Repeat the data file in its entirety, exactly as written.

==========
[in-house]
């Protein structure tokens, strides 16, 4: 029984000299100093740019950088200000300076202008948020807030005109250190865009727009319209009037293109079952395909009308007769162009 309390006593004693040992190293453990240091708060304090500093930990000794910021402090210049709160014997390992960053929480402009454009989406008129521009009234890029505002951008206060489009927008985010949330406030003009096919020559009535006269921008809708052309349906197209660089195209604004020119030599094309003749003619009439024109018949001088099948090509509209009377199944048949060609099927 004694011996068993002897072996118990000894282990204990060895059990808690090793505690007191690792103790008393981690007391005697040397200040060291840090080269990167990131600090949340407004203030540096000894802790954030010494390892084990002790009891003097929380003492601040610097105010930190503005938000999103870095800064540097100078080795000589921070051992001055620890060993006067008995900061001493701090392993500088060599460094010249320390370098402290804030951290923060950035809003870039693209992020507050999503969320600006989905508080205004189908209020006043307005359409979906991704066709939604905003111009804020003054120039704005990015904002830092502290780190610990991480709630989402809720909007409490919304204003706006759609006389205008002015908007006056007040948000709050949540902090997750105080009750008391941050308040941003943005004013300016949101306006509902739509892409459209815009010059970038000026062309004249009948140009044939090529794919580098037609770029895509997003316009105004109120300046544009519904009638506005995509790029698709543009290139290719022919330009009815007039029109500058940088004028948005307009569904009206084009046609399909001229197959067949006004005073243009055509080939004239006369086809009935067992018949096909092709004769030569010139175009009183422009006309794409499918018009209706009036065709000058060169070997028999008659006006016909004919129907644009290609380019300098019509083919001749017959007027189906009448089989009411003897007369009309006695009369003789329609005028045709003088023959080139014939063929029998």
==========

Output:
[in-house]
């Protein structure tokens, strides 16, 4: 029984000299100093740019950088200000300076202008948020807030005109250190865009727009319209009037293109079952395909009308007769162009 309390006593004693040992190293453990240091708060304090500093930990000794910021402090210049709160014997390992960053929480402009454009989406008129521009009234890029505002951008206060489009927008985010949330406030003009096919020559009535006269921008809708052309349906197209660089195209604004020119030599094309003749003619009439024109018949001088099948090509509209009377199944048949060609099927 004694011996068993002897072996118990000894282990204990060895059990808690090793505690007191690792103790008393981690007391005697040397200040060291840090080269990167990131600090949340407004203030540096000894802790954030010494390892084990002790009891003097929380003492601040610097105010930190503005938000999103870095800064540097100078080795000589921070051992001055620890060993006067008995900061001493701090392993500088060599460094010249320390370098402290804030951290923060950035809003870039693209992020507050999503969320600006989905508080205004189908209020006043307005359409979906991704066709939604905003111009804020003054120039704005990015904002830092502290780190610990991480709630989402809720909007409490919304204003706006759609006389205008002015908007006056007040948000709050949540902090997750105080009750008391941050308040941003943005004013300016949101306006509902739509892409459209815009010059970038000026062309004249009948140009044939090529794919580098037609770029895509997003316009105004109120300046544009519904009638506005995509790029698709543009290139290719022919330009009815007039029109500058940088004028948005307009569904009206084009046609399909001229197959067949006004005073243009055509080939004239006369086809009935067992018949096909092709004769030569010139175009009183422009006309794409499918018009209706009036065709000058060169070997028999008659006006016909004919129907644009290609380019300098019509083919001749017959007027189906009448089989009411003897007369009309006695009369003789329609005028045709003088023959080139014939063929029998």